Tommy Gilligan, a former principal teacher of modern languages, EIS activist and office-bearer, and independent councillor in South Lanarkshire, died last month from cancer at the age of 74.
Less than a month ago, he featured in TESS when broadcaster Jackie Bird named him as "My Best Teacher".
The former Earnock High pupil described Mr Gilligan as "charismatic, eccentric, inspirational" and recalled his use of a "flying blackboard duster" to keep discipline. But she also talked of how he had nurtured her ambitions to become a journalist and contacted friends in the media to help the working-class girl from Hamilton get a foot in the door of the media world.
Mr Gilligan spent his entire teaching career at the former Earnock High in Hamilton, retiring as principal teacher of modern languages in 1995.
He was a leading voice in the local campaign against its closure and in 2003 was elected as an independent councillor for Hamilton West and Earnock on a platform of opposition to the move.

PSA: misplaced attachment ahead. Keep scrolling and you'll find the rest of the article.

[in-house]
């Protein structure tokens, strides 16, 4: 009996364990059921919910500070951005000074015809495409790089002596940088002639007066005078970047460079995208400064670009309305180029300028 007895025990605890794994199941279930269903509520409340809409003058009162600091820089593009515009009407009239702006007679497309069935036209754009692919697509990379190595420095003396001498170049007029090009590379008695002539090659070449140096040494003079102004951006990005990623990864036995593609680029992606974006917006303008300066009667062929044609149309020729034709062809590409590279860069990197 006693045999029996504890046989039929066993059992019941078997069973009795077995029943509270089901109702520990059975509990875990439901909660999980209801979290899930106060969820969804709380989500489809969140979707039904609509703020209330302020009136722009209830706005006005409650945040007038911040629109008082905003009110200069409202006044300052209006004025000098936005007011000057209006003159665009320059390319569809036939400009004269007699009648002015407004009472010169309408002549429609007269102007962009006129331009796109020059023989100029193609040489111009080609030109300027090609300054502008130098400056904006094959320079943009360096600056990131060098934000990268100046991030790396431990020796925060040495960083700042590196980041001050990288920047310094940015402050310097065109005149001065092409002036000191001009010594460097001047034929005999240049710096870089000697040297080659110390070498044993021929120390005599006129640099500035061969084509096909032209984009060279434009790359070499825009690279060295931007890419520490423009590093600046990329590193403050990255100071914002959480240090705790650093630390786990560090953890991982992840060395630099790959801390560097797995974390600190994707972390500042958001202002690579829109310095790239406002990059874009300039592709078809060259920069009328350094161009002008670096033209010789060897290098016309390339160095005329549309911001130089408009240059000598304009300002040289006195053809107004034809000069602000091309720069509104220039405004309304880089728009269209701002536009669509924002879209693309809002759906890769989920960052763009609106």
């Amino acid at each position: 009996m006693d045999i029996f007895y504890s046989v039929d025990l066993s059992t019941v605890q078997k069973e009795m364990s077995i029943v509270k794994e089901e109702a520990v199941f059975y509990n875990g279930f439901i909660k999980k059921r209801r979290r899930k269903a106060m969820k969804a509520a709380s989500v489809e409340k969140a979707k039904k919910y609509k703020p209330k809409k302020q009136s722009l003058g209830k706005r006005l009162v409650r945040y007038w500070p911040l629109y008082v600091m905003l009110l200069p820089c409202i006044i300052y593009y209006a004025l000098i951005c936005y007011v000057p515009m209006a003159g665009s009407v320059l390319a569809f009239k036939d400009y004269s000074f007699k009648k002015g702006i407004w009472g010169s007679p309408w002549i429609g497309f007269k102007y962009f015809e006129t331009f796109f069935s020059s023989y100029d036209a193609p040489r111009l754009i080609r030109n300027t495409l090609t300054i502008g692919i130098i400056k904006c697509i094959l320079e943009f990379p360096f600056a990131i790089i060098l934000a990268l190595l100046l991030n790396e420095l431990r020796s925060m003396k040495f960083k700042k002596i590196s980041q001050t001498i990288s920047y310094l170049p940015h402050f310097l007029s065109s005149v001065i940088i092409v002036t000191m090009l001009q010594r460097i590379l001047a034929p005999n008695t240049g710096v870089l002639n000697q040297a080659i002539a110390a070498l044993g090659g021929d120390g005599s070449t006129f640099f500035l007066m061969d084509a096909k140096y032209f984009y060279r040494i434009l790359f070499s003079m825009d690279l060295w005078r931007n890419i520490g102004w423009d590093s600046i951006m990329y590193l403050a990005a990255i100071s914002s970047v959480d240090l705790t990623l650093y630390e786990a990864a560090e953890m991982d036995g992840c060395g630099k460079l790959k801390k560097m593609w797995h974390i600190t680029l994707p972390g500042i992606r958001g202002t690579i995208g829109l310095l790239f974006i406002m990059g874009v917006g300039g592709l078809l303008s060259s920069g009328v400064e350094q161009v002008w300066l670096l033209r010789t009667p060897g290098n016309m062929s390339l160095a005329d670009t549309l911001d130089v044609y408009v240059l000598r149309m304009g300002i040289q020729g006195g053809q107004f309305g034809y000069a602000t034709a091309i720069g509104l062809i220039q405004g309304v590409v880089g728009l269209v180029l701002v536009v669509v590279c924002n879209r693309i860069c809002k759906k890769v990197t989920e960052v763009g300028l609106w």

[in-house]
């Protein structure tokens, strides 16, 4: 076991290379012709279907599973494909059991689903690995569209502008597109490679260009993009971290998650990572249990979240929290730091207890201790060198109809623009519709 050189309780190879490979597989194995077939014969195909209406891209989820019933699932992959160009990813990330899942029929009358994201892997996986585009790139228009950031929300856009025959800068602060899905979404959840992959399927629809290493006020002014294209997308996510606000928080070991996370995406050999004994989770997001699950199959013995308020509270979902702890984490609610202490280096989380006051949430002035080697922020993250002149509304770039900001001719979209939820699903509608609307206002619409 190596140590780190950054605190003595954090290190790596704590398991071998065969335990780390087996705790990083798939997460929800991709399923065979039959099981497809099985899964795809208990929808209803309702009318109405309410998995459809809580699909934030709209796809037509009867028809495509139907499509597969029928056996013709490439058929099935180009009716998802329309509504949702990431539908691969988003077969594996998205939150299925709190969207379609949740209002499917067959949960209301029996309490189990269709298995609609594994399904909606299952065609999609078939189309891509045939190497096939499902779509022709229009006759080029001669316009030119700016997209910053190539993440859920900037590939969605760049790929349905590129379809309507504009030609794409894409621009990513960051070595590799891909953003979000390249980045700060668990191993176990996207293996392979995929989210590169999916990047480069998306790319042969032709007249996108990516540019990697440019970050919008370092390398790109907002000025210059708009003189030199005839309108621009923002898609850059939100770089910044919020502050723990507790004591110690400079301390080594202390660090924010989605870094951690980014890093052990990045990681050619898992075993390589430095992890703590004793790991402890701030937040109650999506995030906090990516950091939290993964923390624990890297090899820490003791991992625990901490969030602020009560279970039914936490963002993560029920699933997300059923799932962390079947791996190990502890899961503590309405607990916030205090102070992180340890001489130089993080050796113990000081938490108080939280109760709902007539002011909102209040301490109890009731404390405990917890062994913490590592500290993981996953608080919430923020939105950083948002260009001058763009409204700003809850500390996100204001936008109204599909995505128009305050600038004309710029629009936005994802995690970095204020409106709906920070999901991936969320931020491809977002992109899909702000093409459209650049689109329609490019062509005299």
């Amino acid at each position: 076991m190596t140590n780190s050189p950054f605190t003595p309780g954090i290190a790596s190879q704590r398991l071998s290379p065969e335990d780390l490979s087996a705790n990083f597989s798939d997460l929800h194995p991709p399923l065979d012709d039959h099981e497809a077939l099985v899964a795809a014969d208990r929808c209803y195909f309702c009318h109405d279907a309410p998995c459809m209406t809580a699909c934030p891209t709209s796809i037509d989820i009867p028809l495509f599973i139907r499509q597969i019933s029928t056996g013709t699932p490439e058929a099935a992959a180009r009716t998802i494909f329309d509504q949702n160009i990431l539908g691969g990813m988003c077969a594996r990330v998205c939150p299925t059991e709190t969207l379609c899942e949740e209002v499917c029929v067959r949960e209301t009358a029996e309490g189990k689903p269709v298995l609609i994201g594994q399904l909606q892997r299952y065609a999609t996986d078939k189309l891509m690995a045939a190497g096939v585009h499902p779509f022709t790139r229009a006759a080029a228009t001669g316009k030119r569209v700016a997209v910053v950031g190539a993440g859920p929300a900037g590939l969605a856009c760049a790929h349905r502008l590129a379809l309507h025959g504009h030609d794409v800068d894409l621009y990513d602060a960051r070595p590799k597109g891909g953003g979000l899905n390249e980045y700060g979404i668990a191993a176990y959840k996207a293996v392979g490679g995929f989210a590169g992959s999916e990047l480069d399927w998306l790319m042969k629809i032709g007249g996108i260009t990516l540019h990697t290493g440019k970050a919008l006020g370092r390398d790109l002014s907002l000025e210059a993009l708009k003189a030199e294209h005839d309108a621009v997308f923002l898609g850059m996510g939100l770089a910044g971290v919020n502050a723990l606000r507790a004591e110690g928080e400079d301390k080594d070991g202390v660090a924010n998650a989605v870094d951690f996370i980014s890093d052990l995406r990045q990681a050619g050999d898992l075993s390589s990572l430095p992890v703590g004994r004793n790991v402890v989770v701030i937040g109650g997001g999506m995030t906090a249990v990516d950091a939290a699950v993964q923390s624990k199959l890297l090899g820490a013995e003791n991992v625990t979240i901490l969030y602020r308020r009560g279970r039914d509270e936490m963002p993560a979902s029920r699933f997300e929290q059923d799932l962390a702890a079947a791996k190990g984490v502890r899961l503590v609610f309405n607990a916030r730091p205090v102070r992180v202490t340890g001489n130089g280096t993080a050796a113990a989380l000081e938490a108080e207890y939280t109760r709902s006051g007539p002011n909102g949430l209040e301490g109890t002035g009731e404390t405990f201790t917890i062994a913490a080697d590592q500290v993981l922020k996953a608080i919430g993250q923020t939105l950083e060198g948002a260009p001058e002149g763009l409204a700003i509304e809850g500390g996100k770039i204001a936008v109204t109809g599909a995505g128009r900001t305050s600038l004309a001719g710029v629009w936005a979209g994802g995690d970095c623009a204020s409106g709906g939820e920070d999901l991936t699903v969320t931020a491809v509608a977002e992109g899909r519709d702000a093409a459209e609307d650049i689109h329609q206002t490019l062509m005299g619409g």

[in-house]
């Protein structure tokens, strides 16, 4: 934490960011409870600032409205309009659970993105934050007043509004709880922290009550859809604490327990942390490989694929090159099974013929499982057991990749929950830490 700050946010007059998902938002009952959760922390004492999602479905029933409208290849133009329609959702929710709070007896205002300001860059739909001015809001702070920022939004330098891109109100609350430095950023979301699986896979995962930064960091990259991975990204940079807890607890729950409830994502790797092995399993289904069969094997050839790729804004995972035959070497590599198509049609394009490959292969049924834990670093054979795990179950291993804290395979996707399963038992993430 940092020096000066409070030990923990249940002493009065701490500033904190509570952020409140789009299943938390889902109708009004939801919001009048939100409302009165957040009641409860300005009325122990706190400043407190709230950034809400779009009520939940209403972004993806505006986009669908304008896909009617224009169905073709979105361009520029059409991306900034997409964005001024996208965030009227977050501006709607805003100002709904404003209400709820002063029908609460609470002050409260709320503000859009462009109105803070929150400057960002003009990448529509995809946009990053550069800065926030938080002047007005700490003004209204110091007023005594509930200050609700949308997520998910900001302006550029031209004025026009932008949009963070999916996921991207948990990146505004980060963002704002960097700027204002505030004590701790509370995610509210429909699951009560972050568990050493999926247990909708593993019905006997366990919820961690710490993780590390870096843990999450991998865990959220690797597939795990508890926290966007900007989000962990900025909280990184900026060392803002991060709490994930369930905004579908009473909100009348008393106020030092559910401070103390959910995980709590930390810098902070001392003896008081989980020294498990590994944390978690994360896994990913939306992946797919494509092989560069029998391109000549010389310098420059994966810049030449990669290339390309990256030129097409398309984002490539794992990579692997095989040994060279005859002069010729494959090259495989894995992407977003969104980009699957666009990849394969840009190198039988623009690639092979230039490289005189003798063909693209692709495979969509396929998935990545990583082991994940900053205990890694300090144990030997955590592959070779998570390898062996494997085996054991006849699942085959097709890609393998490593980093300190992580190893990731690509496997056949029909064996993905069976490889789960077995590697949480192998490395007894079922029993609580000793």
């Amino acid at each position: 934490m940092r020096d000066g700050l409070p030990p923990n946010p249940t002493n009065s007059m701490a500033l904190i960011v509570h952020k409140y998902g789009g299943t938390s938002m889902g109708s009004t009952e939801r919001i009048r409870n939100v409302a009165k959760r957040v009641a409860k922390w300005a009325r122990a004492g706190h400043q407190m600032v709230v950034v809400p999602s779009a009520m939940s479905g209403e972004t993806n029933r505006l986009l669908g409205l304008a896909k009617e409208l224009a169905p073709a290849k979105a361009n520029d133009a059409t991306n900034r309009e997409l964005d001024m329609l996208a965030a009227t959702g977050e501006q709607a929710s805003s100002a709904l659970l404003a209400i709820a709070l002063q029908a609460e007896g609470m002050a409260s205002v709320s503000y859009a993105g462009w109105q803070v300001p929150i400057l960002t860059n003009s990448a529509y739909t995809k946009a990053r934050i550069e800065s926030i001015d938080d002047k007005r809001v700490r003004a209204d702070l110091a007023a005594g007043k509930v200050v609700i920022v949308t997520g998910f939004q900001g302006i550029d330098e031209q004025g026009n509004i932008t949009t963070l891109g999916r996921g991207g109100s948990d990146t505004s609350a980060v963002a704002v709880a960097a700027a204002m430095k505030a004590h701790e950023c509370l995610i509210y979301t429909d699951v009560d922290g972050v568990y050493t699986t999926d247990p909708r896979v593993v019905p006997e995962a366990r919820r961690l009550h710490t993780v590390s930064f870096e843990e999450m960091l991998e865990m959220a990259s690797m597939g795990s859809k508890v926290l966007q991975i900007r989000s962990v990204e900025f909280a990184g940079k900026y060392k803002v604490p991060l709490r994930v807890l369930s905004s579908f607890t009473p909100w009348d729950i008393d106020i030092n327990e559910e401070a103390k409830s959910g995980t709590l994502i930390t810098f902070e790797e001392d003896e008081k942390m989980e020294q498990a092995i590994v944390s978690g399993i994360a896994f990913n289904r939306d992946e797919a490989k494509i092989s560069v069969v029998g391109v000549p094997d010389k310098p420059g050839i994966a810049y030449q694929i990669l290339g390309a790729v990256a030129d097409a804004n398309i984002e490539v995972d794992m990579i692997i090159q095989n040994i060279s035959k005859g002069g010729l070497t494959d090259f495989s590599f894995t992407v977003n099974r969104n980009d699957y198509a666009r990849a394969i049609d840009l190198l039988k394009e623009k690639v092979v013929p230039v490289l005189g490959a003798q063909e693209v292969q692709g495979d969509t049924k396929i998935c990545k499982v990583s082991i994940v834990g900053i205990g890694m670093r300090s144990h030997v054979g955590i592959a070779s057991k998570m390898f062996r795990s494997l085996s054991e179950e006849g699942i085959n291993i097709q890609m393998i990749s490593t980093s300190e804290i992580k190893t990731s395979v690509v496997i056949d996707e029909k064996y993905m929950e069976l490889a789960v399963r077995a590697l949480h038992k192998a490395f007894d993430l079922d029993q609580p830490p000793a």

South Lanarkshire Council plans to name a street after him - ironically, in the estate that was built following the demolition of Earnock High.
Born in Glasgow in 1937, he was a student of Glasgow University, where he became a keen snooker player. In 1969, he defeated the then reigning world champion, John Spencer, in a demonstration match.
During national service with the RAF from 1955 to 1957, he took up boxing, but he also enjoyed golf and playing football. Like many other language teachers, he devoted much of his spare time to taking pupils on school trips abroad.
He was president of the EIS's Lanarkshire local association in the early 1980s and served as a member of the union's national council and as vice- convener of the salaries committee. He was made a Fellow of the EIS in 1991.
A spokesman for the EIS said: "Tommy did a great deal to reinvigorate Lanarkshire EIS and to engage young teachers in its work. One of the young teachers he helped introduce to EIS work was current assistant secretary Drew Morrice."
Although very affable in company, he was a straight talker who didn't suffer fools gladly. He also had the ability to set aside political differences and get on well with the many characters actively involved in EIS committee work at that time.
Former EIS colleagues attribute his lightness of foot on the dance floor to his prowess in the boxing ring.
"He was a dancer of some renown and will be well remembered by many former EIS AGM delegates for his polished performances at social functions," said a spokesman.